You should be confident your next car is exactly the right one for you, and planning ahead will put you in a much better position to buy one when the time comes. Think of this post as a mental checklist to complete before you go shopping!

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Kalyn Brooke is a full-time writer and blogger at CreativeSavingsBlog.com. Headshot2014smWhere she gives a fresh perspective on frugal living, and the kick-in-the-pants you need to create a budget from scratch. She lives in beautiful Southwest Florida with her news-photographer husband and the most adorable bunny you’ve ever seen. She loves making to-do-lists, reading good books, eating chocolate peanut butter ice cream, and pursuing big big dreams… all carefully planned out, of course.

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Have you purchased a new or used vehicle lately?  What did you learn in the process?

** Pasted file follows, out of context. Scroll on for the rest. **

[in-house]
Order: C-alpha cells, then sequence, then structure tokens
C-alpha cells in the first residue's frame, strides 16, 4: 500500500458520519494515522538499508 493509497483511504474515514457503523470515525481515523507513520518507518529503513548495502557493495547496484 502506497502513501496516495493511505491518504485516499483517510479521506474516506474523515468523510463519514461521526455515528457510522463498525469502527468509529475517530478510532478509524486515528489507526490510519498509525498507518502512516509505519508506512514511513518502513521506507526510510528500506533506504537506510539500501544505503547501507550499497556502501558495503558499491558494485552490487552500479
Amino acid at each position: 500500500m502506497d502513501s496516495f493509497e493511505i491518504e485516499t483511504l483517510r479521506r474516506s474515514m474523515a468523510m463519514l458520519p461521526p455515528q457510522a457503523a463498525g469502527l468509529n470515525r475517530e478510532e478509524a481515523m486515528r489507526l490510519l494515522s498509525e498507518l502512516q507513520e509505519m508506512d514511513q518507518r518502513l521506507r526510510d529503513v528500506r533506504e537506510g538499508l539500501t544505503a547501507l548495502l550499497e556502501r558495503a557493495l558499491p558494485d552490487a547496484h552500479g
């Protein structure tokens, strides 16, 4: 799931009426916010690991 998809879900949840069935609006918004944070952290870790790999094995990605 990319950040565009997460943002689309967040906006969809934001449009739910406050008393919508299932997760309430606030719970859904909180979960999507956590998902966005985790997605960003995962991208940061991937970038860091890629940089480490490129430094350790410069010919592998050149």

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{ 6 comments… add one }

  • Michelle July 18,

    One thing to know is that sometimes a brand new car is cheaper than a car that is a few years old. This is because most car dealerships can offer a discount or rebate for brand new cars because they are paid by car brands to move cars.

    Reply
  • Nessa July 19,

    We just bought a car at the end of June and for the first time we went through one of those car buying programs that costco and many banks offer. We were referred to many dealerships and was able to have them all compete against each other without having to step foot into the showroom. 72 hours later after putting in our inquiry we drove off the lot with the car we wanted, with more accessories than we originally requested for and at a price significantly lower than what we expected (we wanted invoice). Needless to say, timing does play a big factor.